Disc One: On offer here is an Audio Commentary track that features three participants who discuss the movie (I'll take a guess and say its the Director, Producer and Screenwriter), a Cast & Crew Biographies section that features info on 10 actors and 16 crew members, while you will also find 2 Theatrical Trailers on the disc (these are worth a look as they show why I was lured into purchasing this film).
Disc Two: Presented on this disc is an extensive Production Diary that chronicles the making of and eventual release of Returner between the dates of September 9th 2001 and August 31st 2002. Earning the title of Days of Returner this diary is broken down into 5 segments, all of which can be accessed individually via a slick menu system that includes seamless transitions into the video documentaries you can access. This diary totals some 160-minutes and includes one 55-minute section that offers an alternative audio commentary track taking the total to 215-minutes.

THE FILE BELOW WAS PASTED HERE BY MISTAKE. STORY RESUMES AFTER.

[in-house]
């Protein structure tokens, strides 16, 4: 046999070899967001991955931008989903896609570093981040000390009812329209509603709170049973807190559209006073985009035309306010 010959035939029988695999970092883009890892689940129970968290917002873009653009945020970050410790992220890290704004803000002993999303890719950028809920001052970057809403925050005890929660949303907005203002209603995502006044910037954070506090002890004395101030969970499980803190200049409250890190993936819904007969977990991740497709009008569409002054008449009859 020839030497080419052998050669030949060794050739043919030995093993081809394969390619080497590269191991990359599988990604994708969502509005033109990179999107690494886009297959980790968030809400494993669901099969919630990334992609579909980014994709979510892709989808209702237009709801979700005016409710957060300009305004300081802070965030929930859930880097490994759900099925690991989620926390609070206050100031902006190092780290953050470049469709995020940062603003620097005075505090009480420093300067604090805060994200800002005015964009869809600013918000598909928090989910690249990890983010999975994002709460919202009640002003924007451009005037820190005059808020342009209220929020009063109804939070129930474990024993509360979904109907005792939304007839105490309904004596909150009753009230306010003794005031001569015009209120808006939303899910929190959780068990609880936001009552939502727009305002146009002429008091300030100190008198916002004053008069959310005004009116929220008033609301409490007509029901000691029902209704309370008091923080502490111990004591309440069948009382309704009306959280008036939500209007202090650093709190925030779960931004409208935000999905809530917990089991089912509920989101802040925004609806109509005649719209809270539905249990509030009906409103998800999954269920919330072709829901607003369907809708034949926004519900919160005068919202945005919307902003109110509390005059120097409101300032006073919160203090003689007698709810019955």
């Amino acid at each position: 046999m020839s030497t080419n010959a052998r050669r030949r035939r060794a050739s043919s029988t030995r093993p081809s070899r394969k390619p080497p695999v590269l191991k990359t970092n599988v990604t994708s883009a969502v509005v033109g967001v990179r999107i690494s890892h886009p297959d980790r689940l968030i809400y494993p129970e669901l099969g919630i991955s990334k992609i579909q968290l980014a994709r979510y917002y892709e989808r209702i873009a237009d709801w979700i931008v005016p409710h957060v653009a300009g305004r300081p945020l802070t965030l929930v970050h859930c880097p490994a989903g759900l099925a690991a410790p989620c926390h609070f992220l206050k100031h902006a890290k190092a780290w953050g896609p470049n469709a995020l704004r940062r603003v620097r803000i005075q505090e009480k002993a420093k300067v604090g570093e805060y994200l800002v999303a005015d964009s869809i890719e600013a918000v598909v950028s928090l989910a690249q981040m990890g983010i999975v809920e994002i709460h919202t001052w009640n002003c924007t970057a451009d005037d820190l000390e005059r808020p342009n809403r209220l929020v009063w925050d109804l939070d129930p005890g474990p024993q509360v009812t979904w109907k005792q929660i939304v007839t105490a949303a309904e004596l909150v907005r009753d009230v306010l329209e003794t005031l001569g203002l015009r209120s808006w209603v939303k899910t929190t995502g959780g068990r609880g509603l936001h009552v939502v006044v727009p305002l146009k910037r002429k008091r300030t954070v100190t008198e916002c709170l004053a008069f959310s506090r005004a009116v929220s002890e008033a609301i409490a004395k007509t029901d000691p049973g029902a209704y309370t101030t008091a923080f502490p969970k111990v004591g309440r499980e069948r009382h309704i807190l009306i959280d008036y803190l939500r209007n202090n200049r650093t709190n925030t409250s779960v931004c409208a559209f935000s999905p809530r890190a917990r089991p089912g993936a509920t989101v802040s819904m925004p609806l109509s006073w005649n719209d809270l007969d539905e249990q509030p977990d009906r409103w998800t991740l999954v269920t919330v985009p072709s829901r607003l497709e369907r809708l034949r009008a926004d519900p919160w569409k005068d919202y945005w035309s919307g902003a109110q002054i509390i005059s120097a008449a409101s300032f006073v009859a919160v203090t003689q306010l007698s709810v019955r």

What follows is a look at each of the 5 sections the Production Diary is broken into.
Pre-production (25-mins) - The first video segment has the Director, Producer and Screenwriter discussing the 'buddy-movie' concept, while the closing minutes of this segment include a visually impressive Demo Reel that was used to sell the movie. The next two video segments have members of the crew discussing the action and production design elements of the film. Both feature numerous behind-the-scenes footage, the first showing the stunt-team developing the action sequences and instructing the actors, while the second includes plenty of original artwork depicting the various design work that went into the film.
In Production (65-mins) - This is where you will find the previously mentioned 55-minute video section that includes an audio commentary option that I believe features the director with actor Anne Suzuki. The two offer commentary over what is literally 55-minutes of pure behind-the-scenes footage, taken from 12 different scenes that were shot in various locations, which makes this one of the most extensive and accessible parts of the disc for non-Japanese speaking fans as you can just sit back and watch the cast and crew at work on what are mostly action sequences. If you would rather not sit through this then at least be sure to skip to the end where you will see a great photo of the cast and crew together with a huge alien mock up.